The preparation of genetically engineered protein-based polymers, where the polypeptides can be prepared with precise control of the sequence, molecular weight and stereochemistry, is an exciting and very promising area of polymer chemistry. A unique aspect of genetically engineered polymeric materials is that the preparation of the biochemical polymer template, synthesis of the coding DNA sequence, is required only once. Subsequent biosynthetic processes obviate the need for difficult or complex synthetic manipulations. In particular, modern cloning techniques facilitate the systematic substitution of unique or regular sites in very large polymers.
Rational design of polypeptide-based polymers, that fold via established rubrics to form specific secondary structures, enables the programming of those mechanical or physical properties1,2 into the sequence that may be desirable for drug delivery or protein purification. The construction of β-sheet forming polypeptides with utility as constructs for the study of β-sheet folding, aggregation or amyloid formation is possible. Ultimately the self-assembly of such molecular building blocks may also find applications in modern nanotechnology where precise dimensional control and selective functionalization are crucial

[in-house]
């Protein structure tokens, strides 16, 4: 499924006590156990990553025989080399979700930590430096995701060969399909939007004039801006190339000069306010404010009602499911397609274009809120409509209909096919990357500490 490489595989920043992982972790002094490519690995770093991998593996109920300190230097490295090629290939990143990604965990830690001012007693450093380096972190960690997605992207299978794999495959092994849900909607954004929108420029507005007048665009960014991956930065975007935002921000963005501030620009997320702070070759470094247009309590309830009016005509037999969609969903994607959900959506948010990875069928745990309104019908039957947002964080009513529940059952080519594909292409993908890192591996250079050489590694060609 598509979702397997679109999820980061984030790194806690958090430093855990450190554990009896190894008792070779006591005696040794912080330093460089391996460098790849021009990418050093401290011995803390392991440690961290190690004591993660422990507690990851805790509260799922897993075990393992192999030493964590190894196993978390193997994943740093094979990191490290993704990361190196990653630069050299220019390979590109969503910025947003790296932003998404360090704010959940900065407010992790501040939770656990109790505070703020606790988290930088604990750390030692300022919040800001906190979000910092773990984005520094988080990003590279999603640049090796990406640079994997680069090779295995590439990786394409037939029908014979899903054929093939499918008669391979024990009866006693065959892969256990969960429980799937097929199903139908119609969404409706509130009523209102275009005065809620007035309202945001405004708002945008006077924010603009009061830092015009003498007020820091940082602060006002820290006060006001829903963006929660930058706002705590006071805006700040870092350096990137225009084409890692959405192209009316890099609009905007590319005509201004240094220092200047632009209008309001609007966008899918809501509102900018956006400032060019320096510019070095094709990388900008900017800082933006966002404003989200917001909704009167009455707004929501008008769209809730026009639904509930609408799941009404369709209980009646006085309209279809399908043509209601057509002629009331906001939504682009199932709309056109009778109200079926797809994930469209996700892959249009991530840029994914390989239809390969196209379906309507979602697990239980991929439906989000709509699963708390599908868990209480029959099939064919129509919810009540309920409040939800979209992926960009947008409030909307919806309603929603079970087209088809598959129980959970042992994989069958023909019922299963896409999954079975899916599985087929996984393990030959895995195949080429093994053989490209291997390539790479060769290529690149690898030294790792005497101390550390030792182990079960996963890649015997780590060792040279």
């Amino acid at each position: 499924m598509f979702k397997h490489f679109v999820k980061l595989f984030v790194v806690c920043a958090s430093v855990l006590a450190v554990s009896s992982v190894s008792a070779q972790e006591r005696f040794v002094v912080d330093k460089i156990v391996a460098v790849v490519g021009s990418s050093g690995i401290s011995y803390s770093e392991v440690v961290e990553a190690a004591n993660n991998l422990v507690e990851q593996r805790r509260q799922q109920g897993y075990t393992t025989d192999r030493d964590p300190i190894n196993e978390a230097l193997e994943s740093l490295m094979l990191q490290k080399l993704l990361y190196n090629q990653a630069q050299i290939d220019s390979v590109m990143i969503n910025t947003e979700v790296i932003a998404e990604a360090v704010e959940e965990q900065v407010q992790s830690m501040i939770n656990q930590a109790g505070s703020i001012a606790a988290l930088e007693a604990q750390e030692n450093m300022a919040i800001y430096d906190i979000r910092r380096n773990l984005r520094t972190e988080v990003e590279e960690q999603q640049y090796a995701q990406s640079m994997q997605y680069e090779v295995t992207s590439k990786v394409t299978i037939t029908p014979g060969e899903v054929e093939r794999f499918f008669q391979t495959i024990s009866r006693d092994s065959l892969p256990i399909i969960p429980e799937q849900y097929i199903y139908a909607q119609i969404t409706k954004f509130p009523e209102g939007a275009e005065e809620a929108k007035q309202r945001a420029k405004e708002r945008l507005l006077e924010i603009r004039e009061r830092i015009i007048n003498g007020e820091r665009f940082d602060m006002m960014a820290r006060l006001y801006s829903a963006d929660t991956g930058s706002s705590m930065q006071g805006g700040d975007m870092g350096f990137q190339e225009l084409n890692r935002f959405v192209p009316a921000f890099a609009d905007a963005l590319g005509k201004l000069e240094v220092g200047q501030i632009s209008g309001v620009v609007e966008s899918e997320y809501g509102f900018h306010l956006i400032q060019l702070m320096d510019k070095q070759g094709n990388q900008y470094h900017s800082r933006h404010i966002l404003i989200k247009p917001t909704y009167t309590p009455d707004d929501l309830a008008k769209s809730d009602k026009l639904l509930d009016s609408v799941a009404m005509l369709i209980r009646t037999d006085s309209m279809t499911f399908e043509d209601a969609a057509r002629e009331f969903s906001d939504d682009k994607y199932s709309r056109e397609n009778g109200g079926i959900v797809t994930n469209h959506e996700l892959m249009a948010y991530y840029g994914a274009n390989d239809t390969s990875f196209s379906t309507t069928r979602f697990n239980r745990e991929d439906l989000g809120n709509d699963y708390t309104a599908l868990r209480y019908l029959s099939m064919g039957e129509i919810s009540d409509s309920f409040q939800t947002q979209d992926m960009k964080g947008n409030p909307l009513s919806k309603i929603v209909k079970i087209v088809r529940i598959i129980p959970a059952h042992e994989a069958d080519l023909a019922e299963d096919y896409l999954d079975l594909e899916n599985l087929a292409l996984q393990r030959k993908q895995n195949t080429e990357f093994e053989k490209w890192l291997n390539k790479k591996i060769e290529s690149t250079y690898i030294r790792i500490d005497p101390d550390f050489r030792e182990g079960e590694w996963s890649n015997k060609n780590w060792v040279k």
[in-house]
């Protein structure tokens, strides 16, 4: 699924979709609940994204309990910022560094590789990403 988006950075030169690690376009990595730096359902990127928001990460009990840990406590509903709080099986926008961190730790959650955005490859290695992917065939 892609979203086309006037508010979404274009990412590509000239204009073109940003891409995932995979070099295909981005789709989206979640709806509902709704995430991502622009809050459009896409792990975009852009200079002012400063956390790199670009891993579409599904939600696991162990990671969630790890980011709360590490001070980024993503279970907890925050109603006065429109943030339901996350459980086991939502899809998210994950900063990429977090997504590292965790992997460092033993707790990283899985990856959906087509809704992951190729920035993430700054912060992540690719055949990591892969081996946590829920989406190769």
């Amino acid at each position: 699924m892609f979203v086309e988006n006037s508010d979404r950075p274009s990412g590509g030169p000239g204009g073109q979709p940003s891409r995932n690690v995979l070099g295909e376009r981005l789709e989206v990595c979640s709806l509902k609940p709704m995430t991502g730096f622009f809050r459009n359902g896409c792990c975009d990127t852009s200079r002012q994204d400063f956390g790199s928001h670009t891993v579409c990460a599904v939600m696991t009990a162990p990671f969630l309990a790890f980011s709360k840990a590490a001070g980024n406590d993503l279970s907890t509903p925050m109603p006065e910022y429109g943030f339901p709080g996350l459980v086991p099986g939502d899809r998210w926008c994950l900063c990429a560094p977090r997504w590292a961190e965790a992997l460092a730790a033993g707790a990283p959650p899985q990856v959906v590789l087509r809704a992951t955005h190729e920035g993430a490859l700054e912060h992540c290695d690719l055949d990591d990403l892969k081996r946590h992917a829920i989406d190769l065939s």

The design and rapid construction of libraries of genes coding β-sheet forming repetitive and block-copolymerized polypeptides bearing various C- and N-terminal sequences was based on the assembly of DNA cassettes coding for the (GA)3GX amino acid sequence where the (GAGAGA) sequences would constitute the β-strand units of a larger β-sheet assembly. The edges of this β-sheet would be functionalized by the turn-inducing amino acids (GX). The polypeptides were expressed in E. coli using conventional vectors and were purified by Ni-NTA chromatography
A de novo, genetically engineered 687 residue polypeptide consisting of repetitive polypeptides with 32 amino acid repeats, (GA)3GY(GA)3GE(GA)3GH(GA)3GK (32YEHK) expressed in E. coli has been found to form highly rectilinear, β-sheet containing fibrillar structures. Tapping-mode atomic force microscopy, deep-UV Raman spectroscopy and transmission electron microscopy definitively established the tendency of the fibrils to predominantly display an apparently planar bilayer or ribbon assemblage.
The de novo polypeptide GH6[(GA)3GY(GA)3GE]8GAH6 (YE8) was designed and genetically engineered to form antiparallel β-strands of GAGAGA repeats. Modulation of pH enables control of solubility, folding and aggregation of YE8 by control of the overall polypeptide charge, a consequence of the protonation or deprotonation of the glutamic acid and histidine residues. YE8 exhibits all the major properties of a fibrillogenic protein providing an excellent model for detailed study of the fibrillation. At neutral pH, YE8 is soluble in disordered form, yet at pH 3.5 folds into a predominantly β-sheet conformation that is fibrillogenic. Atomic force microscopy and transmission electron microscopy indicated the formation of fibrilar aggregates on well-defined, hydrophobic surfaces. The β-sheet folding of YE8 exhibited a lag phase that could be eliminated by seeding or stirring. The strong dependence of lag time on polypeptide concentration established the limiting step in aggregation as initiation of β-sheet folding.